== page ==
Extroverts tend to be open and gregarious with everyone, including strangers, while introverts, although polite, show a bit more reserve. Four-hour opera? If you get nervous or flustered, it's fine — she's adept at keeping the conversation flowing smoothly and will put you at ease. Introverts hate small talk. A relationship between an introvert and an extrovert, if handled correctly, can be mutually satisfying for the long term. You get to monopolize the conversation Extroverts like to talk and share their opinions on matters, and introverts-in-love are only too happy to listen to every word you say. The extrovert can liven up the introvert and motivate them to take action, while the introvert can calm the extrovert down when needed and act as a steady source of quiet comfort.
Skip the Hotdogs, Use These Recipes
An Introvert’s Guide to Dating an Extrovert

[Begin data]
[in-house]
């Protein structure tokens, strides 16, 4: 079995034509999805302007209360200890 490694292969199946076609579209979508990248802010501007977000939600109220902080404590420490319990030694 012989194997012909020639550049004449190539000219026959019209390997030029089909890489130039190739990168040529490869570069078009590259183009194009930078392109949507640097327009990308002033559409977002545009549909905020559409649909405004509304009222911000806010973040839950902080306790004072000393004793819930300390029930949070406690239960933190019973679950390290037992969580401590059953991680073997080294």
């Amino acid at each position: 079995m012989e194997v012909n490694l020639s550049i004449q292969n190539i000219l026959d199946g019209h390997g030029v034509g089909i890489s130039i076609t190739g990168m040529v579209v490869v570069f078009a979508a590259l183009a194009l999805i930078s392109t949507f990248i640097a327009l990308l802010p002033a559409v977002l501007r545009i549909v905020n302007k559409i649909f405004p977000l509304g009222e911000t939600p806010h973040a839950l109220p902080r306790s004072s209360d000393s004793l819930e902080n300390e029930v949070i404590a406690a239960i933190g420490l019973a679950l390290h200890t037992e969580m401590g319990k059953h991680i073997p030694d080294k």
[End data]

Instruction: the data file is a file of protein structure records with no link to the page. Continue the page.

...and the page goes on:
She won't try to drag you out every night, and she'll be fine with occasionally lounging in pajamas and watching Netflix. This doesn't mean she'll talk your ear off without letting you get in a word edgewise — she just has so much to say! Plans to have a few people over for dinner might quickly morph into a dinner party for 20, so you might want to make sure you're both on the same page. Mixing the two personality traits can, however, lead to some serious confusion on behalf of both parties unless they make it a point to understand one another. It's totally cool if you're more the quiet type who prefers to stay in the background. There are certainly introverts who have a lot of friends or enjoy doing things in larger groups. She's not flirting with everyone.